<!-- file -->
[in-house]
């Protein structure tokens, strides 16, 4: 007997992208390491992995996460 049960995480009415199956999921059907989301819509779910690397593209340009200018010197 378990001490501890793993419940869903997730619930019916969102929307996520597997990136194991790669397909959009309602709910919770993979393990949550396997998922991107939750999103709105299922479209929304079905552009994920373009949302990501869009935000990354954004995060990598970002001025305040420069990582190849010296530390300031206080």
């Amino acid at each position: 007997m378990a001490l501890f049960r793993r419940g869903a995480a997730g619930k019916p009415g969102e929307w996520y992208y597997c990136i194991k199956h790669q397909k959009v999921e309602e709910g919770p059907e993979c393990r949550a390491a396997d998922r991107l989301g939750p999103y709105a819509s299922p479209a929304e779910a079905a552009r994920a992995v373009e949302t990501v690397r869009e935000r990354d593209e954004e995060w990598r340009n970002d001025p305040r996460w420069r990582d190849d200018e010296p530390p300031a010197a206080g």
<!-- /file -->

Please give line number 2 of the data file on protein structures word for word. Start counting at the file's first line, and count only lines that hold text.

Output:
């Protein structure tokens, strides 16, 4: 007997992208390491992995996460 049960995480009415199956999921059907989301819509779910690397593209340009200018010197 378990001490501890793993419940869903997730619930019916969102929307996520597997990136194991790669397909959009309602709910919770993979393990949550396997998922991107939750999103709105299922479209929304079905552009994920373009949302990501869009935000990354954004995060990598970002001025305040420069990582190849010296530390300031206080």